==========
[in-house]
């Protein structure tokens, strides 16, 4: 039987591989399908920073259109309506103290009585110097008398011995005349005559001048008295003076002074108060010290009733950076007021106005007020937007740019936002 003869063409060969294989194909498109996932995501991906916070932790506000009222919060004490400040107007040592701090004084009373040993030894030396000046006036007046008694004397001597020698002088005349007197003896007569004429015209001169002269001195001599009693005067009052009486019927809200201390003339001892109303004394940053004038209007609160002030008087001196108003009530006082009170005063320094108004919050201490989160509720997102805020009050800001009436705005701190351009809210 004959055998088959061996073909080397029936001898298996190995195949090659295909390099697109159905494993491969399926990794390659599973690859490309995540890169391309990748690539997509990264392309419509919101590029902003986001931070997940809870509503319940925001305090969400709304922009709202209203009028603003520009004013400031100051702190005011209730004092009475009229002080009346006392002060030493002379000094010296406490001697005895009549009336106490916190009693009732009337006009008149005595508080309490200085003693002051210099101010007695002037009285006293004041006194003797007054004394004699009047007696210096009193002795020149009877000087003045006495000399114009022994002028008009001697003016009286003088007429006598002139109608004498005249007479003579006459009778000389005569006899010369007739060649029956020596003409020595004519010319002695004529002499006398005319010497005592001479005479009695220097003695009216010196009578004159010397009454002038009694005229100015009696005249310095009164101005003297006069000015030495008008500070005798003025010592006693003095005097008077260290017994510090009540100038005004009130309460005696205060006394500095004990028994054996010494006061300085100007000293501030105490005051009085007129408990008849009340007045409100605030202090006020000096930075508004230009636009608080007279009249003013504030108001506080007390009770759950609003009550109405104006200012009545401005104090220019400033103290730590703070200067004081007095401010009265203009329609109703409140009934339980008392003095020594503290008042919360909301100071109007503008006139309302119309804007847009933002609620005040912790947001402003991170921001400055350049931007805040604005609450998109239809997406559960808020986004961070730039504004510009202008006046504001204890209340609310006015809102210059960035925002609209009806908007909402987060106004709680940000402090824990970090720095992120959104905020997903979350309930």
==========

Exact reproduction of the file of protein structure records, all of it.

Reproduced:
[in-house]
């Protein structure tokens, strides 16, 4: 039987591989399908920073259109309506103290009585110097008398011995005349005559001048008295003076002074108060010290009733950076007021106005007020937007740019936002 003869063409060969294989194909498109996932995501991906916070932790506000009222919060004490400040107007040592701090004084009373040993030894030396000046006036007046008694004397001597020698002088005349007197003896007569004429015209001169002269001195001599009693005067009052009486019927809200201390003339001892109303004394940053004038209007609160002030008087001196108003009530006082009170005063320094108004919050201490989160509720997102805020009050800001009436705005701190351009809210 004959055998088959061996073909080397029936001898298996190995195949090659295909390099697109159905494993491969399926990794390659599973690859490309995540890169391309990748690539997509990264392309419509919101590029902003986001931070997940809870509503319940925001305090969400709304922009709202209203009028603003520009004013400031100051702190005011209730004092009475009229002080009346006392002060030493002379000094010296406490001697005895009549009336106490916190009693009732009337006009008149005595508080309490200085003693002051210099101010007695002037009285006293004041006194003797007054004394004699009047007696210096009193002795020149009877000087003045006495000399114009022994002028008009001697003016009286003088007429006598002139109608004498005249007479003579006459009778000389005569006899010369007739060649029956020596003409020595004519010319002695004529002499006398005319010497005592001479005479009695220097003695009216010196009578004159010397009454002038009694005229100015009696005249310095009164101005003297006069000015030495008008500070005798003025010592006693003095005097008077260290017994510090009540100038005004009130309460005696205060006394500095004990028994054996010494006061300085100007000293501030105490005051009085007129408990008849009340007045409100605030202090006020000096930075508004230009636009608080007279009249003013504030108001506080007390009770759950609003009550109405104006200012009545401005104090220019400033103290730590703070200067004081007095401010009265203009329609109703409140009934339980008392003095020594503290008042919360909301100071109007503008006139309302119309804007847009933002609620005040912790947001402003991170921001400055350049931007805040604005609450998109239809997406559960808020986004961070730039504004510009202008006046504001204890209340609310006015809102210059960035925002609209009806908007909402987060106004709680940000402090824990970090720095992120959104905020997903979350309930």